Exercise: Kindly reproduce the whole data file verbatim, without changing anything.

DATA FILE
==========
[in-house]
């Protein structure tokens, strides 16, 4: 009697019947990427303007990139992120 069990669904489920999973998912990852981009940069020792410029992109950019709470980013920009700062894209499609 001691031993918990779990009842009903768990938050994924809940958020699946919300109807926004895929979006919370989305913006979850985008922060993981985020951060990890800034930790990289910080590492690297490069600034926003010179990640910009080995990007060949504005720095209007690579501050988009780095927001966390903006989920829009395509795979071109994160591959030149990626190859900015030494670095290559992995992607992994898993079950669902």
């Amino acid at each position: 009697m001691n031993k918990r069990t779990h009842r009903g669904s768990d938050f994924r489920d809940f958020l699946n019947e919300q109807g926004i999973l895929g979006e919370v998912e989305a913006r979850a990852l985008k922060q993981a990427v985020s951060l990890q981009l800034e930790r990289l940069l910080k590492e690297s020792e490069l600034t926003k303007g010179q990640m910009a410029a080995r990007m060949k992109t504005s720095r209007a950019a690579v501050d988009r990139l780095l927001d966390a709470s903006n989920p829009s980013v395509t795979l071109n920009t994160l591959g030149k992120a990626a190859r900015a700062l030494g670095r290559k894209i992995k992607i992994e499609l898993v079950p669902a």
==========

[in-house]
């Protein structure tokens, strides 16, 4: 009697019947990427303007990139992120 069990669904489920999973998912990852981009940069020792410029992109950019709470980013920009700062894209499609 001691031993918990779990009842009903768990938050994924809940958020699946919300109807926004895929979006919370989305913006979850985008922060993981985020951060990890800034930790990289910080590492690297490069600034926003010179990640910009080995990007060949504005720095209007690579501050988009780095927001966390903006989920829009395509795979071109994160591959030149990626190859900015030494670095290559992995992607992994898993079950669902």
């Amino acid at each position: 009697m001691n031993k918990r069990t779990h009842r009903g669904s768990d938050f994924r489920d809940f958020l699946n019947e919300q109807g926004i999973l895929g979006e919370v998912e989305a913006r979850a990852l985008k922060q993981a990427v985020s951060l990890q981009l800034e930790r990289l940069l910080k590492e690297s020792e490069l600034t926003k303007g010179q990640m910009a410029a080995r990007m060949k992109t504005s720095r209007a950019a690579v501050d988009r990139l780095l927001d966390a709470s903006n989920p829009s980013v395509t795979l071109n920009t994160l591959g030149k992120a990626a190859r900015a700062l030494g670095r290559k894209i992995k992607i992994e499609l898993v079950p669902a």